Australians have been warned to keep an eye out for dangerous spiders as the mercury begins to rise ahead of summer.
Lauren Merritt from Darwin, was horrified to see almost 20 venomous mouse spiders lying on the bottom of her pool over several days last week.
Experts have urged residents to keep a distance from the unwanted visitors explaining that while many were found underwater, most were likely still alive.
While the spiders are small in size experts have warned bites can be severely painful and can cause illness in small children.
Julian Bracewell from Pest2Kill, a pest control company in Sydney’s eastern suburbs said September to May was their busiest season for spider sightings.
He said it was common for Mouse spiders to fall into swimming pools, but warned the creatures can usually survive.
‘They’re not always dead, they can stay alive for quite some time – up to 24 hours,‘ Mr Bracewell told Daily Mail Australia.
The pest control expert said there were steps to ensure homes were safe from spiders, but stressed it was a bad idea to try and remove them alone.
‘If you’re gardening use proper gloves. Hose down children’s toys as we often find Redbacks hidden in toys outside,‘ he said.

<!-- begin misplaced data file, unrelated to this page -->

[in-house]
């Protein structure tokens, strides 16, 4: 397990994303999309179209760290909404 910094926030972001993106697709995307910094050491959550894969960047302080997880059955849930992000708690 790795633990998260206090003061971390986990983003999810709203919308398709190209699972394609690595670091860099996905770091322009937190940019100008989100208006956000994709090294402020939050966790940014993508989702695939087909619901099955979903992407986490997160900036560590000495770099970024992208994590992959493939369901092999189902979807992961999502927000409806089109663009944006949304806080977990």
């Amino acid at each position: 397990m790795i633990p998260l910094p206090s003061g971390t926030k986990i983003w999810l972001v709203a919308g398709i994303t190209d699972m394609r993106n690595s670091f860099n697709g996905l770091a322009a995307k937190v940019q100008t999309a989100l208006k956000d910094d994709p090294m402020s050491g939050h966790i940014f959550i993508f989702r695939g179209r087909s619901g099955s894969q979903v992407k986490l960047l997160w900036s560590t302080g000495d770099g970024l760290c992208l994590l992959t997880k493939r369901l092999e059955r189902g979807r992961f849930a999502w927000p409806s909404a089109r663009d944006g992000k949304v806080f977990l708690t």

‘Keep you garden maintenance up to scratch, ponds and stagnant water can attract flies and mosquitoes which spiders eat.
‘If you see burrows in your garden call an expert. I wouldn’t handle that yourself.‘
Around 1,000 Australians visit hospitals every year for spider bites. There’s been just one death from a spider within the last 37 years. Jayden Burleigh, 22, died after he was bitten in April, 2016 by a Redback while walking through a bushwalk in NSW’s north coast.
What are mouse spiders?
Mouse spiders are found across Australia and have similar physical characteristics to Funnel Webs – which have fatal bites.
They can grow up to 35mm long and their bites can cause severe pain and serious illness.
They can survive underwater for up to 24 hours and are often found during the warmer months as they try to find mates.
They are found across Australia but usually in areas with dense bushland.
Mouse spiders are often confused with Funnel Webs but are not considered as dangerous to people.